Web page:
While Americans are being murdered in Afghanistan after the accidental burning of the Koran and an Iranian general is advocating the destruction of the White House, similar Islamist extremists have gained control of the Egyptian parliament (pictured). The Islamist Muslim Brotherhood’s Freedom and Justice Party took 58 percent of the available seats in the upper house of Egypt’s parliament, while the even more extremist Salafist Al-Nour party took a quarter of the seats. In all, more than 80 percent of the contended seats in Egypt’s upper parliament are now in the hands of Muslim extremists. Last year’s “Arab Spring” is now more fully manifesting its true character: the transformation of Egypt into a more stridently Islamist regime.
The victory of the Muslim Brotherhood and the Salafists in the upper house of Egypt’s parliament follows their victory in the lower house, the so-called “People’s Assembly.” An article for AhramOnline (“What went wrong? Egypt’s secular parties assess Islamists’ parliamentary triumph”) evaluates the substantial political victories won by Islamists in the aftermath of the overthrow of the Mubarak government:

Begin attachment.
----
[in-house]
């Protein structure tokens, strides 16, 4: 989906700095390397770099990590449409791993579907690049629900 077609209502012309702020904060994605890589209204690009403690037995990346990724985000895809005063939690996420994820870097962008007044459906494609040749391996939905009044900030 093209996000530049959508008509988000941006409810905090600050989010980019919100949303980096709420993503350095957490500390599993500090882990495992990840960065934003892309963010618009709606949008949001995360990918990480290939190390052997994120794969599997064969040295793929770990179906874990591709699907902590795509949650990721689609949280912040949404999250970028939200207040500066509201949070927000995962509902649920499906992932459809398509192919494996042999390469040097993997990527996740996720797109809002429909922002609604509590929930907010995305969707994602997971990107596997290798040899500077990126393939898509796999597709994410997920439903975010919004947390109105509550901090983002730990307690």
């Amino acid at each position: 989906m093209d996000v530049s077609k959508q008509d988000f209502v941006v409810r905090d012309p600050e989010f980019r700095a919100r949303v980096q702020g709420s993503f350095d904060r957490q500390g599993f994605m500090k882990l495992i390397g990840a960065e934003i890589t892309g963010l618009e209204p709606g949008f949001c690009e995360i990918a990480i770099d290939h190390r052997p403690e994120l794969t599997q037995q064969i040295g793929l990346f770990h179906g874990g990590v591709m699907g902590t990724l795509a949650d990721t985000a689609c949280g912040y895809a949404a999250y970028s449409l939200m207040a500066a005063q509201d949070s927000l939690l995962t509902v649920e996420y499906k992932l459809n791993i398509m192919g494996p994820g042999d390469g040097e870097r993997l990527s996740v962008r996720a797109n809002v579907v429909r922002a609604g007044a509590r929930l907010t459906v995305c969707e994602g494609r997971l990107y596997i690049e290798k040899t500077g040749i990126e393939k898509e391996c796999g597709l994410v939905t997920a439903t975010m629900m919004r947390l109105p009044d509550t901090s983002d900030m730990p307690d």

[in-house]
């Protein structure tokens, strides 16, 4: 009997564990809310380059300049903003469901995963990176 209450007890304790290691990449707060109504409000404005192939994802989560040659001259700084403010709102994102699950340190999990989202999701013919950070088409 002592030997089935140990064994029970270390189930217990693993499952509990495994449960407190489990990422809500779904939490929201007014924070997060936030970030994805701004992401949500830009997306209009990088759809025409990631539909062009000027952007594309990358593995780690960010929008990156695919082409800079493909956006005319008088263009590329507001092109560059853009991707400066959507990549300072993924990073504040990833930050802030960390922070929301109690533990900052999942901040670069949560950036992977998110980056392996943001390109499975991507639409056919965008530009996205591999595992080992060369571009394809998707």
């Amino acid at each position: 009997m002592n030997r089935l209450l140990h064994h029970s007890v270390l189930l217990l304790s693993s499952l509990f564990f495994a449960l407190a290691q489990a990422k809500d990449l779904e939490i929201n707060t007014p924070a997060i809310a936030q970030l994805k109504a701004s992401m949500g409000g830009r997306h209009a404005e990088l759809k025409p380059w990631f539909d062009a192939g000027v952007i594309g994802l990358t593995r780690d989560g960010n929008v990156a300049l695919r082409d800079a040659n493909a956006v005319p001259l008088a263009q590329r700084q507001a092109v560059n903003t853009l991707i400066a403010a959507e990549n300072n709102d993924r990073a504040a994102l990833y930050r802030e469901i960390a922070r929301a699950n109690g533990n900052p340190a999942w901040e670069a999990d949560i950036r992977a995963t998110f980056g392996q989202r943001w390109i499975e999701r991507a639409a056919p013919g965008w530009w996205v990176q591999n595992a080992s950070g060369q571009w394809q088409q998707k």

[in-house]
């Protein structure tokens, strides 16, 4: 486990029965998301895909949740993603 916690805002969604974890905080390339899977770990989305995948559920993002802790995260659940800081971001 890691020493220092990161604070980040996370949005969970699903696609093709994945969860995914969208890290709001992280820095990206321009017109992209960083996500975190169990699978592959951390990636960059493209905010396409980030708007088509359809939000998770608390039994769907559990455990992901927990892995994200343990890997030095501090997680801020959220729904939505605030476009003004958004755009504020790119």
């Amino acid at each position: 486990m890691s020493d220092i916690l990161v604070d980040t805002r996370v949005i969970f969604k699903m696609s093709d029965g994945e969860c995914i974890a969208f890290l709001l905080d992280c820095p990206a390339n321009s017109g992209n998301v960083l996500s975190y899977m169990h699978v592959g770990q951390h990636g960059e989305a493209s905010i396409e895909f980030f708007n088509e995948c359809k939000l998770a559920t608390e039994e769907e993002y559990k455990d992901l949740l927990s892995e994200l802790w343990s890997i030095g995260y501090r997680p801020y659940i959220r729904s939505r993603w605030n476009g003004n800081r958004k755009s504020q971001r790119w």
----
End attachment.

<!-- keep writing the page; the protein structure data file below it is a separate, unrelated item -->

Egypt’s first post-Mubarak elections were largely defined by the Islamist-secularist divide. While no Egyptian party overtly claims to be secular — a term with negative connotations in Egyptian popular discourse — Islamist parties have been accused by their critics of polarising voters by playing the religion card.
The Islamist electoral victory, however, can hardly be explained solely by Islamist parties' resort to religion, with members of non-Islamist parties citing a number of additional factors.
The Wafd's Sherif Taher, for one, says his own party's electoral performance had been affected by both "internal and external factors."
"The polarisation that first emerged during the [March constitutional] referendum had an impact," Taher said. "But this wasn't a religious polarisation, as some claim, as it did not pit Muslim against Christian. Rather, it was Islamist parties versus liberal parties. We were aware of this polarisation and should have dealt with it better.”
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